The following day was clouded with an icy rain fall that made outdoor activities limited. Nevertheless, my sister-in-law and I visited the Hoboken history museum. It was there that we learned more about one of the major ports of entry into the United States and the birthplace of Frank Sinatra. Afterwards, we returned to the apartment in which I painted one of my fictional characters for the first time since flying back east.








For those who aren’t familiar, Lord Fortpecker is a fictional cloned warehouse assistant manager that was created by D-Liverance, Inc. (a fictional version of the home of “free” two-day shipping) to manage their 21st century sweatshops (more about Lord Fortpecker here: Programmed to be obsessed with the video game Fortnite, the obese, red haired abomination is stating that anyone who is not under the servitude of a corporate (slave) master, even if he/she is being payed so little that they’re working for free, should be sent to a death camp in a red state. Therefore, the only type of “life” available in his opinion is being owned by someone else on pain of death.

Monday was my last full day before going home. Despite it being the first snow day of the season, I decided to make the most of it and went to see the Whitney Museum.











While it was not my intention to pay homage to this eclectic temple to contemporary American art, I was able to witness unique and powerful exhibits that were not there when I last visited in the summer of 2018. I also ended up having a painting session and sharing my watercolor palate with another artist in the museum’s café. After parting ways with this new acquaintance, I finished the Unknown face below.











Upon completing my visit to the Whitney, I went up to the nearby High Line to touch snow for the first time in almost four years. While many a native may have thought the giant smile on my face may have been delusional, I could care less as I proceed to scoop a handful of the fresh pack with my bare hands. I then decided to visit the 9/11 Memorial as I had time to kill. While I was able to reflect on my memories of that fatal day in which the 21st century truly began, I found the memorial to be over-commercialized with more an abundance of American flag motorcycles than info about the day and aftermath. In my opinion, I would have preferred more displays that discussed the events that led to the attack and the humanitarian efforts for stranded passengers having their U.S. bound flights grounded by the people of Gander and Vancouver, Canada than over glorified artwork that seems hellbent on making a profit from such a blood red national tragedy. Afterwards, I went home and prepared for my flight the next day.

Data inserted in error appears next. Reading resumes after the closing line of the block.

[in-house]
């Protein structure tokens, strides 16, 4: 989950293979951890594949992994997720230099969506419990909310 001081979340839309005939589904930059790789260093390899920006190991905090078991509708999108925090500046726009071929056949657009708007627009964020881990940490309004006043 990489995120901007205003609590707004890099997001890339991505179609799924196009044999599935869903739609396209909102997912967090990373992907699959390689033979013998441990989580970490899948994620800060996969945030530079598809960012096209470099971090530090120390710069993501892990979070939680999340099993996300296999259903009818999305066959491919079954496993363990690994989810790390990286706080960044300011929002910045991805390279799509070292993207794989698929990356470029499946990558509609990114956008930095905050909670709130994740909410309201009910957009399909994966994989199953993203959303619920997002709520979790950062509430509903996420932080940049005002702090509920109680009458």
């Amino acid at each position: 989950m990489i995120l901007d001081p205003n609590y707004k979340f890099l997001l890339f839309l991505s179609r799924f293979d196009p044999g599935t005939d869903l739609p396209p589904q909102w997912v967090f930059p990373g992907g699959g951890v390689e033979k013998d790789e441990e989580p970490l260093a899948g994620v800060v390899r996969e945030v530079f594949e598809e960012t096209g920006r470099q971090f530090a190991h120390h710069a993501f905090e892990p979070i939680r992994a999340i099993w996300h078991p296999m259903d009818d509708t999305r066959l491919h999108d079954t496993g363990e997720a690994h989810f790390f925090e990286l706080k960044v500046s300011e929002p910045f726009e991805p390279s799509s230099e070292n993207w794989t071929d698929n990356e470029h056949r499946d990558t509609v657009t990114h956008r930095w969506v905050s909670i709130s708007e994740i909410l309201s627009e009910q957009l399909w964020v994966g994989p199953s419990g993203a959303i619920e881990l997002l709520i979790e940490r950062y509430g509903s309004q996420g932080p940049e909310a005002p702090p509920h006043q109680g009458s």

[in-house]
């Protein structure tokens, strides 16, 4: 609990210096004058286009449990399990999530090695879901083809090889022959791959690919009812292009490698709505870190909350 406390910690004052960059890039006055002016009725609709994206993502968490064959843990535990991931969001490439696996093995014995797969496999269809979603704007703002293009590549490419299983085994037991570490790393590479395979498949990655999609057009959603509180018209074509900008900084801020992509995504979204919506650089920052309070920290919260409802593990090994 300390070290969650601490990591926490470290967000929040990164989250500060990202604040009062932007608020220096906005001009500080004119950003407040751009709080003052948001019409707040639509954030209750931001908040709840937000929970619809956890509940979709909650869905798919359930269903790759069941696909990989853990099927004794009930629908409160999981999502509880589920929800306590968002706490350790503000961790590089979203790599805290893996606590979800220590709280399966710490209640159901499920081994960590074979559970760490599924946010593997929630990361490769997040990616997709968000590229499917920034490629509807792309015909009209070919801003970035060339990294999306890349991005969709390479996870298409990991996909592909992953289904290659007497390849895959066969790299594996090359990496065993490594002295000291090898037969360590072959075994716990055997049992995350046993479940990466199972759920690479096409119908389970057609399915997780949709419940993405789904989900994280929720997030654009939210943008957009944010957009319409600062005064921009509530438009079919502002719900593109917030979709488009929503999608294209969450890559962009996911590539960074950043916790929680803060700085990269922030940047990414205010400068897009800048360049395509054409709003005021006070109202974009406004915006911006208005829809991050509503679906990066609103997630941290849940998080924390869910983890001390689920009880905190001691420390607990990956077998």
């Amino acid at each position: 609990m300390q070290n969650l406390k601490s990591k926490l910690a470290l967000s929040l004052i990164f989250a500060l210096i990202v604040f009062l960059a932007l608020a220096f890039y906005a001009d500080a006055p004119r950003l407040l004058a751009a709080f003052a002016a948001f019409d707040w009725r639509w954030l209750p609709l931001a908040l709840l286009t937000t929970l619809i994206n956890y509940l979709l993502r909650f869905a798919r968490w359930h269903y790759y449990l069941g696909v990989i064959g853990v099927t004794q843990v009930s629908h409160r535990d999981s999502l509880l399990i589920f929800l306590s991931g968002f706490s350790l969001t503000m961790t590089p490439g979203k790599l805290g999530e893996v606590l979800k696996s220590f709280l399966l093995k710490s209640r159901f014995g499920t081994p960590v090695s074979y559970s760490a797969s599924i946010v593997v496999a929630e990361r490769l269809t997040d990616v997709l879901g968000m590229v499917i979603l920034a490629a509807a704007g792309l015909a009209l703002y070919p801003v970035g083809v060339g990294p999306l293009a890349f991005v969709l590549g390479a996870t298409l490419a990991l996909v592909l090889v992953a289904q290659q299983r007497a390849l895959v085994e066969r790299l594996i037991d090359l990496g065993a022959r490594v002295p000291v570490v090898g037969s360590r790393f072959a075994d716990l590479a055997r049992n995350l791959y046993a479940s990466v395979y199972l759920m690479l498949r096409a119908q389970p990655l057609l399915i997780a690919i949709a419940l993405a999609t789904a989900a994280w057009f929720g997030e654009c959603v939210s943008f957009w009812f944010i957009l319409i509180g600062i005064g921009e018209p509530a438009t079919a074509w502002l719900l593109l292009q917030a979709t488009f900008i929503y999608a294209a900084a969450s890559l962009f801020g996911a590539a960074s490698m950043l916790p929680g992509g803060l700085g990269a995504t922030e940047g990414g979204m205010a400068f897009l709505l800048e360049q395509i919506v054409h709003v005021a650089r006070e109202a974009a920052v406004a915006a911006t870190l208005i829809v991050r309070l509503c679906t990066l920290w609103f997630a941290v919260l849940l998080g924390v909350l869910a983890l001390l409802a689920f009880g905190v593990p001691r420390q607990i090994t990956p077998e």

As the sun rose on Tuesday morning, I had enough free time to take a swim at the nearest indoor pool. On the Lyft ride I took to get there, however, I had an eye-opening conversation with the driver, who was a firefighter just off of work. While the man claimed to be content with driving for Lyft in addition to his day job, my gut sensed that there is something off about society when a firefighter, (especially if his or her position is unionized), still has to drive for an app that pays below minimum wage to make ends meet. I meditated on his predicament further as I took another Lyft ride to Newark airport a few hours later. Before I knew it, however, I boarded a flight to Phoenix that would end up having a more chaotic twist.


















After departing an hour late, the flight was generally positive. I found the extra legroom on my exit row seat worth the extra money I coughed up to claim it and successfully painted a fellow passenger sitting across from me without her noticing. The dramatic twist, of course, occurred once the majority of the flight was completed. Two hours before landing, a family of four was involved in an earsplitting altercation with a woman. While I was not able to witness what type of force was employed by the belligerents, every passenger’s heads turned at once as the flight attendants bolted down the aisle like bats out of hell. To the dismay of the cabin crew, the majority kept trying to intervene and film the leftovers of the commotion well after it was pacified. The fasten-seat-belt sign was prematurely turned on as a consequence for the remaining duration of the flight. Upon the arrival of our plane, we were held onboard for 10 minutes extra as an army of police officers escorted the combatants off the aircraft. A lone flight attendant admonished a passenger to stop filming several times while he proclaimed his first amendment rights in a rebuttal. Despite assuming that I would miss my already-boarding connection no matter what, I still made an effort to sprint to its gate four concourses away. My workout was rewarded as I boarded before the doors closed. Within 3 hours, I was finally home.


Overall, I was satisfied with my trip back east and the concurrent paintings I executed. Not only was I able to paint real-life subjects that I normally don’t paint at home, I was also able to spend quality time with my brother and sister-in-law. A more realistic part of America, which is not readily available in the Bay Area, gave me a unique insight into our dark and polarizing times that I will hold onto in perpetuity.


Until next time,